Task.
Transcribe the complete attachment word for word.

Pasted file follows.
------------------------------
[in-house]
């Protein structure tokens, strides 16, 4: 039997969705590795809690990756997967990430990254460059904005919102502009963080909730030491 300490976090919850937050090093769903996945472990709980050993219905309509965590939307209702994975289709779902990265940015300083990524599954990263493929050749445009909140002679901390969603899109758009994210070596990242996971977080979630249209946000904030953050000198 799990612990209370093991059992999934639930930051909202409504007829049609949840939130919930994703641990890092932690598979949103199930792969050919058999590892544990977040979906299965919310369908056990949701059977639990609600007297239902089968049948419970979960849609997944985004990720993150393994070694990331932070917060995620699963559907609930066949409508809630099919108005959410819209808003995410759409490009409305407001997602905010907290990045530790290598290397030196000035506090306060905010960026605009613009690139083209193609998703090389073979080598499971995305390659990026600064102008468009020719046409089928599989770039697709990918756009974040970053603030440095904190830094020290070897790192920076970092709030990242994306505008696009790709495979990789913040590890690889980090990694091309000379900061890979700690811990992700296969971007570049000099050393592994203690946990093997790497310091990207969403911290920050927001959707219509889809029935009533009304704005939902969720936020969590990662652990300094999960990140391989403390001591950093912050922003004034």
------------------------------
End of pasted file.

[in-house]
């Protein structure tokens, strides 16, 4: 039997969705590795809690990756997967990430990254460059904005919102502009963080909730030491 300490976090919850937050090093769903996945472990709980050993219905309509965590939307209702994975289709779902990265940015300083990524599954990263493929050749445009909140002679901390969603899109758009994210070596990242996971977080979630249209946000904030953050000198 799990612990209370093991059992999934639930930051909202409504007829049609949840939130919930994703641990890092932690598979949103199930792969050919058999590892544990977040979906299965919310369908056990949701059977639990609600007297239902089968049948419970979960849609997944985004990720993150393994070694990331932070917060995620699963559907609930066949409508809630099919108005959410819209808003995410759409490009409305407001997602905010907290990045530790290598290397030196000035506090306060905010960026605009613009690139083209193609998703090389073979080598499971995305390659990026600064102008468009020719046409089928599989770039697709990918756009974040970053603030440095904190830094020290070897790192920076970092709030990242994306505008696009790709495979990789913040590890690889980090990694091309000379900061890979700690811990992700296969971007570049000099050393592994203690946990093997790497310091990207969403911290920050927001959707219509889809029935009533009304704005939902969720936020969590990662652990300094999960990140391989403390001591950093912050922003004034």